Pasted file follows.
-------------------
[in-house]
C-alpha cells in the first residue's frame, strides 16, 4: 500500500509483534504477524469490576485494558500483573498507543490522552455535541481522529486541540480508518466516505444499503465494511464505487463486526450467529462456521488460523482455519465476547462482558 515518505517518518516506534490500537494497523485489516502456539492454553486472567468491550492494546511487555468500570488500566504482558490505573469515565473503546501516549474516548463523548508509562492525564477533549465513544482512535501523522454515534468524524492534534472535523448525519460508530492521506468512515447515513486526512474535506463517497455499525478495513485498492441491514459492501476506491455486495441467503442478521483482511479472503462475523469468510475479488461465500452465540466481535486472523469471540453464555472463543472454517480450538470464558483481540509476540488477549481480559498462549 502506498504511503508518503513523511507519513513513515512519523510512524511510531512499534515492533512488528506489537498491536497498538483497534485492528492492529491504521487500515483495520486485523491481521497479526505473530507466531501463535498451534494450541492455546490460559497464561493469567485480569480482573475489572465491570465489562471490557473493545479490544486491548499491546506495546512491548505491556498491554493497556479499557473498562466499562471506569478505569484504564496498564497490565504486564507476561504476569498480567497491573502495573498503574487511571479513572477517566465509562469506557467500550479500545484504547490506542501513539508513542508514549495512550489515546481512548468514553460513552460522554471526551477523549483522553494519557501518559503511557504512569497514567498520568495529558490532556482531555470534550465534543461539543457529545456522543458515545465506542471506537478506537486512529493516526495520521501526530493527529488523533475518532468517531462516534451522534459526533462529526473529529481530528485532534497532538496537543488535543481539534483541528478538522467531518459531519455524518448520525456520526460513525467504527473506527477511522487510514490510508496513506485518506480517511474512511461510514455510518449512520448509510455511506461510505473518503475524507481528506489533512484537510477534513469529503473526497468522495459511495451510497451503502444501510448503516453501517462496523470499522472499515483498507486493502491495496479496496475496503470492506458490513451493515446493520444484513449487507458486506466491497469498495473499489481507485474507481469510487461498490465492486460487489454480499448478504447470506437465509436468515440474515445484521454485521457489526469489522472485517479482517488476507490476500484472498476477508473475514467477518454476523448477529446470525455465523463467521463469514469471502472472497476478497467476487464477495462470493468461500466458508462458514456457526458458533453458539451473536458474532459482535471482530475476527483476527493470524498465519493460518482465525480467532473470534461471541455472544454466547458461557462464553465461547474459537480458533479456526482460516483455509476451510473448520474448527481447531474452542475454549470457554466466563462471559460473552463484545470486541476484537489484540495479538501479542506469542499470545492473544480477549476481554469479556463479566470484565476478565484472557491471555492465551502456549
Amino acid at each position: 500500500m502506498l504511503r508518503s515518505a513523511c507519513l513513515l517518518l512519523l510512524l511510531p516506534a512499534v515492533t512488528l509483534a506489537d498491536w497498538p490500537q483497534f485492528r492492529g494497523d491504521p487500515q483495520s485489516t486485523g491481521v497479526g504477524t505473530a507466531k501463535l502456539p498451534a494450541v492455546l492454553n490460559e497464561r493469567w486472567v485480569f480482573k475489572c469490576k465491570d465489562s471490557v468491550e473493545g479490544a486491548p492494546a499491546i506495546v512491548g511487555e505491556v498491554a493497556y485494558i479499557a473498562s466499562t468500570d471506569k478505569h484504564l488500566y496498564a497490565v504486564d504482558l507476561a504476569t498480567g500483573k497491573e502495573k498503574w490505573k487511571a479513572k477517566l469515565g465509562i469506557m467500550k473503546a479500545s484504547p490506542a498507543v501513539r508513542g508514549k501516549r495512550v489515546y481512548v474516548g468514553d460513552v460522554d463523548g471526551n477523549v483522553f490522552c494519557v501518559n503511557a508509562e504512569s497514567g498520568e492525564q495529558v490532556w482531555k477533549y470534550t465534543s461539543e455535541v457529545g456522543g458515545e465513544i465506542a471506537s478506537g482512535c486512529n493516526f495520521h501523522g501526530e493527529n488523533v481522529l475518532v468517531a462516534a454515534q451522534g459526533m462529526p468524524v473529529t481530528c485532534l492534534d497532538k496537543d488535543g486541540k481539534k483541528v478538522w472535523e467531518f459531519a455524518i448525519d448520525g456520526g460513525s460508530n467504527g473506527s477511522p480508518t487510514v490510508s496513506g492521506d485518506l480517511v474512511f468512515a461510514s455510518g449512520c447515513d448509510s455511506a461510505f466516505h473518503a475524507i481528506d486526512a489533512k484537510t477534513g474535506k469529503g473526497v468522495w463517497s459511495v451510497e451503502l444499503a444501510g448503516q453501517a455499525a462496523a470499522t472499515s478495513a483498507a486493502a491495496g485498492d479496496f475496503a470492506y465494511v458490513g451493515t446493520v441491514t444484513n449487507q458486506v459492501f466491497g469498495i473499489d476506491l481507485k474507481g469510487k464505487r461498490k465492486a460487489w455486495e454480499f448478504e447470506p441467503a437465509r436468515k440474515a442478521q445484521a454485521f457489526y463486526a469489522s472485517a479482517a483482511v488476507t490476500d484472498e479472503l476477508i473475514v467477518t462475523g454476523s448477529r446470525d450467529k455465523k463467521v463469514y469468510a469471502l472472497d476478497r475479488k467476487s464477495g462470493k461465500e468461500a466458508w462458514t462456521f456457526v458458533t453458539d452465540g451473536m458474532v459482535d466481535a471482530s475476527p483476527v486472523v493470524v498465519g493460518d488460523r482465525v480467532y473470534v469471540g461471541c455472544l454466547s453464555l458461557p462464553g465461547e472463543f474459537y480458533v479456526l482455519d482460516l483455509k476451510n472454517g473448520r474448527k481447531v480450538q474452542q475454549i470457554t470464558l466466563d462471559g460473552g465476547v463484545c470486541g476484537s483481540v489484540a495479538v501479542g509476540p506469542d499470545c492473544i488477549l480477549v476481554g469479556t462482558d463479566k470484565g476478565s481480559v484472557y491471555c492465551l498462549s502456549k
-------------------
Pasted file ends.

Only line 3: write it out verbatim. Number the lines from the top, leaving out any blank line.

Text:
Amino acid at each position: 500500500m502506498l504511503r508518503s515518505a513523511c507519513l513513515l517518518l512519523l510512524l511510531p516506534a512499534v515492533t512488528l509483534a506489537d498491536w497498538p490500537q483497534f485492528r492492529g494497523d491504521p487500515q483495520s485489516t486485523g491481521v497479526g504477524t505473530a507466531k501463535l502456539p498451534a494450541v492455546l492454553n490460559e497464561r493469567w486472567v485480569f480482573k475489572c469490576k465491570d465489562s471490557v468491550e473493545g479490544a486491548p492494546a499491546i506495546v512491548g511487555e505491556v498491554a493497556y485494558i479499557a473498562s466499562t468500570d471506569k478505569h484504564l488500566y496498564a497490565v504486564d504482558l507476561a504476569t498480567g500483573k497491573e502495573k498503574w490505573k487511571a479513572k477517566l469515565g465509562i469506557m467500550k473503546a479500545s484504547p490506542a498507543v501513539r508513542g508514549k501516549r495512550v489515546y481512548v474516548g468514553d460513552v460522554d463523548g471526551n477523549v483522553f490522552c494519557v501518559n503511557a508509562e504512569s497514567g498520568e492525564q495529558v490532556w482531555k477533549y470534550t465534543s461539543e455535541v457529545g456522543g458515545e465513544i465506542a471506537s478506537g482512535c486512529n493516526f495520521h501523522g501526530e493527529n488523533v481522529l475518532v468517531a462516534a454515534q451522534g459526533m462529526p468524524v473529529t481530528c485532534l492534534d497532538k496537543d488535543g486541540k481539534k483541528v478538522w472535523e467531518f459531519a455524518i448525519d448520525g456520526g460513525s460508530n467504527g473506527s477511522p480508518t487510514v490510508s496513506g492521506d485518506l480517511v474512511f468512515a461510514s455510518g449512520c447515513d448509510s455511506a461510505f466516505h473518503a475524507i481528506d486526512a489533512k484537510t477534513g474535506k469529503g473526497v468522495w463517497s459511495v451510497e451503502l444499503a444501510g448503516q453501517a455499525a462496523a470499522t472499515s478495513a483498507a486493502a491495496g485498492d479496496f475496503a470492506y465494511v458490513g451493515t446493520v441491514t444484513n449487507q458486506v459492501f466491497g469498495i473499489d476506491l481507485k474507481g469510487k464505487r461498490k465492486a460487489w455486495e454480499f448478504e447470506p441467503a437465509r436468515k440474515a442478521q445484521a454485521f457489526y463486526a469489522s472485517a479482517a483482511v488476507t490476500d484472498e479472503l476477508i473475514v467477518t462475523g454476523s448477529r446470525d450467529k455465523k463467521v463469514y469468510a469471502l472472497d476478497r475479488k467476487s464477495g462470493k461465500e468461500a466458508w462458514t462456521f456457526v458458533t453458539d452465540g451473536m458474532v459482535d466481535a471482530s475476527p483476527v486472523v493470524v498465519g493460518d488460523r482465525v480467532y473470534v469471540g461471541c455472544l454466547s453464555l458461557p462464553g465461547e472463543f474459537y480458533v479456526l482455519d482460516l483455509k476451510n472454517g473448520r474448527k481447531v480450538q474452542q475454549i470457554t470464558l466466563d462471559g460473552g465476547v463484545c470486541g476484537s483481540v489484540a495479538v501479542g509476540p506469542d499470545c492473544i488477549l480477549v476481554g469479556t462482558d463479566k470484565g476478565s481480559v484472557y491471555c492465551l498462549s502456549k